Windows 8 brought to the table a new approach to computers, wanting to suggest the touch-screen environment in desktops and laptops. From that perspective, Leap Motion solves two issues in one: it allows users with non-touch-screen computers to interact in a similar way, and it also adds more value to those interactions, like expanding functionality of traditional peripherals like keyboard and mouse.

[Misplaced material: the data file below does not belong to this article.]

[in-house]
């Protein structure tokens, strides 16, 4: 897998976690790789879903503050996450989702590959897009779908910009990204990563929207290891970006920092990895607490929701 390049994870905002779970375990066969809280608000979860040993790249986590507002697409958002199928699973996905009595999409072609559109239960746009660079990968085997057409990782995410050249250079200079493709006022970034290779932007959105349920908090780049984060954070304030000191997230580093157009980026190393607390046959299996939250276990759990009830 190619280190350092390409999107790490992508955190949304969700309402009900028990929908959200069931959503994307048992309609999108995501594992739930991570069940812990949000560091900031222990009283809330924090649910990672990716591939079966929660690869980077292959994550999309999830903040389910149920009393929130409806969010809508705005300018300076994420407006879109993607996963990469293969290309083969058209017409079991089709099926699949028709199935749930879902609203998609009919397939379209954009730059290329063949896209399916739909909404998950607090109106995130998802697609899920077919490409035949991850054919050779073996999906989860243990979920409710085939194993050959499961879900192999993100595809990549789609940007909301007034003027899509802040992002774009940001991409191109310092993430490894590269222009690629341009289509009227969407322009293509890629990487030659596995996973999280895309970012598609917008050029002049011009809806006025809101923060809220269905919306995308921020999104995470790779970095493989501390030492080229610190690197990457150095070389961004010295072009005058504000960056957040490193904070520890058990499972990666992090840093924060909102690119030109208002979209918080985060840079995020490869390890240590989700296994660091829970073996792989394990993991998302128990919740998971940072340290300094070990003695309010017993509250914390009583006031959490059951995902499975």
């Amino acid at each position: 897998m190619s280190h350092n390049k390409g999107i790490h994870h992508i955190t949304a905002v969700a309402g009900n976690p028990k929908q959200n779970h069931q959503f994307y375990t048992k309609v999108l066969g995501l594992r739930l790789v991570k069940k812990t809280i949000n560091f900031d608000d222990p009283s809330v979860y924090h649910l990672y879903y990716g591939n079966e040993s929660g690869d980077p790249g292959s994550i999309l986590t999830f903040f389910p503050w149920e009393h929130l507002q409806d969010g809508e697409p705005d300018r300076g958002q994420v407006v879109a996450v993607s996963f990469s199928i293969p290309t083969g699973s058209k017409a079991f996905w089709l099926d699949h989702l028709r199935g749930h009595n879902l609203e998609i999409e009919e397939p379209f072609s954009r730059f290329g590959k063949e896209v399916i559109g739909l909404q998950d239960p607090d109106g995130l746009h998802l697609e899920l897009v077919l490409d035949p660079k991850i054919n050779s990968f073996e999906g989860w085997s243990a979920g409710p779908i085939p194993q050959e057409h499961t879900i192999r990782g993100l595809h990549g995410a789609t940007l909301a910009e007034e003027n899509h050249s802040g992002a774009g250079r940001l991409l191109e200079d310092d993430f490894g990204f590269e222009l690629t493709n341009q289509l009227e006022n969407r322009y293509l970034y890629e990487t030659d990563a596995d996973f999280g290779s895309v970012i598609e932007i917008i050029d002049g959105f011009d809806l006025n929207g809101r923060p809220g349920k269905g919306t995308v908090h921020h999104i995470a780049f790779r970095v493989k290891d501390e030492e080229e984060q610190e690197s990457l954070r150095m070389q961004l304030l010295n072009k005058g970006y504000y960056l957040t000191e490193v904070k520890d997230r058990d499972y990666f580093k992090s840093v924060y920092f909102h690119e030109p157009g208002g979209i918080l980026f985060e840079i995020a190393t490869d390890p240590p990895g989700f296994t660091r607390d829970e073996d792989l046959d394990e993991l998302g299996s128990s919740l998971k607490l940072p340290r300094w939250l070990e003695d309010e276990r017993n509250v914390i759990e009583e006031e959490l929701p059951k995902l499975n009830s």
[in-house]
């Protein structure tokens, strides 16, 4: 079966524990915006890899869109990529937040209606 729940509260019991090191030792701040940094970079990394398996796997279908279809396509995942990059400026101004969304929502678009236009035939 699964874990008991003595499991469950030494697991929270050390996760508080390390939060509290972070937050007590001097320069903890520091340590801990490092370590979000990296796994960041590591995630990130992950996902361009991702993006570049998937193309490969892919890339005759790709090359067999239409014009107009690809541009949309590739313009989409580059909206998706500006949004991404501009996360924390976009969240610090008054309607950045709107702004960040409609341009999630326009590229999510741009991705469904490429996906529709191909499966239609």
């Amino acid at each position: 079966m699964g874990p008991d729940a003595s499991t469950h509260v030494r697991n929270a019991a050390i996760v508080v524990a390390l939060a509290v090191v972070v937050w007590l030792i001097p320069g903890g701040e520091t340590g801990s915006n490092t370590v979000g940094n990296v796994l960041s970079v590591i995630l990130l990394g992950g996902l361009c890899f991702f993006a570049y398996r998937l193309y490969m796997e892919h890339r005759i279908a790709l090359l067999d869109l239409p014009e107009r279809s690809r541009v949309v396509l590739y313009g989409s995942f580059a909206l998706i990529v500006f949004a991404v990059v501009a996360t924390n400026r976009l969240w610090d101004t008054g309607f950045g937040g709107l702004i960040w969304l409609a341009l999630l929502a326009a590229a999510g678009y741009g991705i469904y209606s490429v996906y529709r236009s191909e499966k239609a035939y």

Here’s a rough demonstration from a developer who used his kit to test Windows 8 with Leap Motion and help us get an idea on how it works. Once you see the video, you’ll understand why I refer to it as “rough”, but I’m hoping we’ll soon have tons of better samples once consumer kits are finally delivered next month.